Mature entrants to maths teaching are excluded

10th January 1997 at 00:00
Once again an article on your inside pages has said that there is a shortage of maths and science teachers, and that this will cause a major problem in the next few years. The article intimated that this was due to "the weakening of an already poor supply". I would like to know where this information originated - from schools, the Office for Standards in Education, or where?

I was a mature student, from industry and over 40 years of age. All of my younger colleagues on the secondary maths course found jobs and started last September. They have all started on scale 1, because of my background and age I would be offered a scale 5 or thereabouts. It is quite obvious that if a school is going to employ an newly-qualified teacher, who would not initially teach the full timetable, and also would require mentoring, it is financially more sensible to pick the younger student.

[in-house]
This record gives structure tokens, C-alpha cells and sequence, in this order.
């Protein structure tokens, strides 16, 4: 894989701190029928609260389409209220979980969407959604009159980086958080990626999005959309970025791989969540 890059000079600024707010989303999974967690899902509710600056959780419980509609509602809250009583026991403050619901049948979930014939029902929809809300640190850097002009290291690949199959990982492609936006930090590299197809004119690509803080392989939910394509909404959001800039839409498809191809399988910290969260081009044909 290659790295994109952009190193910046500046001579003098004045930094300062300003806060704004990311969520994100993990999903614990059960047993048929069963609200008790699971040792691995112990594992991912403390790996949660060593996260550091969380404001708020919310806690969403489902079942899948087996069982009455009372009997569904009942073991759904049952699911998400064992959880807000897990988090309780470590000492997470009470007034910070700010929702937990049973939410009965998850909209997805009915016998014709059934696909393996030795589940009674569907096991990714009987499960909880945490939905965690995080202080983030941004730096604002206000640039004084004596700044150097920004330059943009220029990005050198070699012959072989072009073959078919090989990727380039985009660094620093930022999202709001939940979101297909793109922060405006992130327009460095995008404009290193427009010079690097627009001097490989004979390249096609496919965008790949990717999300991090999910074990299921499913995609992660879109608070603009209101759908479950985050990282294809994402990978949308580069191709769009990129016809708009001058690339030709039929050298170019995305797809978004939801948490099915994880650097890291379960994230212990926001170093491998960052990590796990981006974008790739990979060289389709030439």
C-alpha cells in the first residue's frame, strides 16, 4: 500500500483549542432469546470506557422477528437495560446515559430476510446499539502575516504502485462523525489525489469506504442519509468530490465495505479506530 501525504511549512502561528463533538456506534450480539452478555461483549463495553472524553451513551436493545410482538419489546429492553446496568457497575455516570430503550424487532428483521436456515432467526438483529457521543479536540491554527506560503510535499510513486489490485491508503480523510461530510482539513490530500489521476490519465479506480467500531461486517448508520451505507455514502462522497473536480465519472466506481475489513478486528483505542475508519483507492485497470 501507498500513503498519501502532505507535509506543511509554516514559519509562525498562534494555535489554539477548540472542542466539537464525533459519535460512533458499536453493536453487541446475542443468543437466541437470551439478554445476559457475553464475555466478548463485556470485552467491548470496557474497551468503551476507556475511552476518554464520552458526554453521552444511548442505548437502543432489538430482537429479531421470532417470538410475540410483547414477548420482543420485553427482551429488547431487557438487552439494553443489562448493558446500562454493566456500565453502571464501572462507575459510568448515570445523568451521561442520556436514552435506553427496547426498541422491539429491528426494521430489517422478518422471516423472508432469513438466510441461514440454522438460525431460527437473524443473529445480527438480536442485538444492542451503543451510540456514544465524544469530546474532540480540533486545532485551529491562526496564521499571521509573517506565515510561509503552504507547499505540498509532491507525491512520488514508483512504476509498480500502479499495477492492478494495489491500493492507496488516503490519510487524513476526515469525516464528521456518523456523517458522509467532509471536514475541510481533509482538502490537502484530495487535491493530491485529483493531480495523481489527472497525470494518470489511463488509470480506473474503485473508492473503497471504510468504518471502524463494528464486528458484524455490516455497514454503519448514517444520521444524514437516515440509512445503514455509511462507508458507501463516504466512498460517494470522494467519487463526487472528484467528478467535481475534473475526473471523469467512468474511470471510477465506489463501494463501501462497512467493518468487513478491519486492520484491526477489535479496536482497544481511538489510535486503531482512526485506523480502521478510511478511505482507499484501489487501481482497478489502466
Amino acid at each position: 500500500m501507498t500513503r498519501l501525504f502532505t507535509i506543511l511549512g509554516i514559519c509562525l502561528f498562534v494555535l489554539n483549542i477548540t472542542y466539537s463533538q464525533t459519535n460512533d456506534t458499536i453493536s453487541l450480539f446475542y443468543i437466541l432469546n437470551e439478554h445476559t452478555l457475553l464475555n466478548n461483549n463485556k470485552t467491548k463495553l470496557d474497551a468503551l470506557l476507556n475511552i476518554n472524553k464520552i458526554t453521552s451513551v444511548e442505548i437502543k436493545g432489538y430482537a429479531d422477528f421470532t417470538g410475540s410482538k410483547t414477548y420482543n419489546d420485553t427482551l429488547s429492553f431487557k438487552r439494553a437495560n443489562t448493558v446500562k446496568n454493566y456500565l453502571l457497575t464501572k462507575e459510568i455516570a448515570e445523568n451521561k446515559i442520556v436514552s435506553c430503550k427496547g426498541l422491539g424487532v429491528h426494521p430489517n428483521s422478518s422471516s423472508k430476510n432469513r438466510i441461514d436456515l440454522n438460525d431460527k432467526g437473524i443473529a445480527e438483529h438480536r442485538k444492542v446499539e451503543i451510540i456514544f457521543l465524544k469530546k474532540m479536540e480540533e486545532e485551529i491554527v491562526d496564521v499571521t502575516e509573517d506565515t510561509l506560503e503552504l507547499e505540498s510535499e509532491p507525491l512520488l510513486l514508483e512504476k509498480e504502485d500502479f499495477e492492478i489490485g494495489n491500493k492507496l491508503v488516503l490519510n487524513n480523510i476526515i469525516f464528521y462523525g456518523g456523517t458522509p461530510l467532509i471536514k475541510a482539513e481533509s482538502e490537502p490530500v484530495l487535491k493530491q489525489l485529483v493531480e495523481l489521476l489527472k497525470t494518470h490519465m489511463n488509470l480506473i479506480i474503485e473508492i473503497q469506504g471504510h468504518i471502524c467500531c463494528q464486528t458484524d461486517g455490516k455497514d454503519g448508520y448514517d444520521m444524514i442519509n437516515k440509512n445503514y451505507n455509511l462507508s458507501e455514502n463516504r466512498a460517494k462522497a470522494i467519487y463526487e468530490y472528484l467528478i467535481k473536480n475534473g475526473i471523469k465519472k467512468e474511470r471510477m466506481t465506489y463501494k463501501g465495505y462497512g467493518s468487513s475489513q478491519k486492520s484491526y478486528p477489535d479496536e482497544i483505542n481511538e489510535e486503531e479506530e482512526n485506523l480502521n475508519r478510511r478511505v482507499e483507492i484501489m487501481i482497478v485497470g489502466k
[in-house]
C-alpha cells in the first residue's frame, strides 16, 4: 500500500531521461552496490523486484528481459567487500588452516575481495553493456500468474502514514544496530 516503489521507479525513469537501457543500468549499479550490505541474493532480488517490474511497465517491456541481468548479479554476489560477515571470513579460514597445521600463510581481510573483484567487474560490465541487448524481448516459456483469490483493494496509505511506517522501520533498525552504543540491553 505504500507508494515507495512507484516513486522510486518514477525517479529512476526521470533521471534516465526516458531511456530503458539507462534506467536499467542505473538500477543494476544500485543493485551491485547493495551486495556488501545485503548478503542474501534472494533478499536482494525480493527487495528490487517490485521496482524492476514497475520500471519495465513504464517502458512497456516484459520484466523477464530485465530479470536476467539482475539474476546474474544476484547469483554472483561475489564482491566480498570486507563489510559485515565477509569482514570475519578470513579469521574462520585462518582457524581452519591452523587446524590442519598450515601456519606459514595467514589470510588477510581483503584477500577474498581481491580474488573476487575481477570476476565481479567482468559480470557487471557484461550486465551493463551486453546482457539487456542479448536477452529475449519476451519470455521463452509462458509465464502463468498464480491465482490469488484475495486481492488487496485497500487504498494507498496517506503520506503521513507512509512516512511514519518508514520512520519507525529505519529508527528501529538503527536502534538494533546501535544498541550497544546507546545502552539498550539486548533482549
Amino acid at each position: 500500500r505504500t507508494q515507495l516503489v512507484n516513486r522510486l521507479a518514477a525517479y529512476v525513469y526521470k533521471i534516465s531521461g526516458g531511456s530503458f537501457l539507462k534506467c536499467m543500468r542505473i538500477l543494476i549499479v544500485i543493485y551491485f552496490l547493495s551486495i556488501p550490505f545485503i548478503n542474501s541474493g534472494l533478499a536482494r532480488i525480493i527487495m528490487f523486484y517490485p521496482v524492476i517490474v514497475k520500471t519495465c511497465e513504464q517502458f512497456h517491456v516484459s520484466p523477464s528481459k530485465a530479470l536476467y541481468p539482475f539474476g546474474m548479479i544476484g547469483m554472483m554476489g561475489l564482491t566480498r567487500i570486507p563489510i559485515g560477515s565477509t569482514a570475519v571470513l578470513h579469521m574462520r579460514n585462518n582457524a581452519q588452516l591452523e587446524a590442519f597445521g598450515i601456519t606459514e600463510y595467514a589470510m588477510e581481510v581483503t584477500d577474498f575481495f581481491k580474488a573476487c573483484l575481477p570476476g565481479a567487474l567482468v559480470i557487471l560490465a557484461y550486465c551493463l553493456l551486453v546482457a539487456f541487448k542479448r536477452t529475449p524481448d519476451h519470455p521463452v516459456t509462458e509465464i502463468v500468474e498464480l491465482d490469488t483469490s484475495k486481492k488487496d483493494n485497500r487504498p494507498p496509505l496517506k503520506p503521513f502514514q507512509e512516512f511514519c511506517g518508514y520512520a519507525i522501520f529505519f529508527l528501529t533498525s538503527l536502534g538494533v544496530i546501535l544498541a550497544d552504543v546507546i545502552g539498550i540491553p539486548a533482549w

There are a large number of mature students who are not working, and indeed unlikely to find a job, because schools cannot afford them. The few interviews that I have attended have invariably resulted in the appointment of existing teachers, with their NQT year well behind them. There is talk of offering financial inducements to encourage more maths and science students. It would be better if this money were to be re-routed to encourage schools to accept mature students.

At the moment if there is anyone in industry (of mature years) thinking of making a switch to teaching, don't.

PETER CANWELL (BA(QTS) maths, unemployed) Gosmore The Square Westbourne Emsworth Hants

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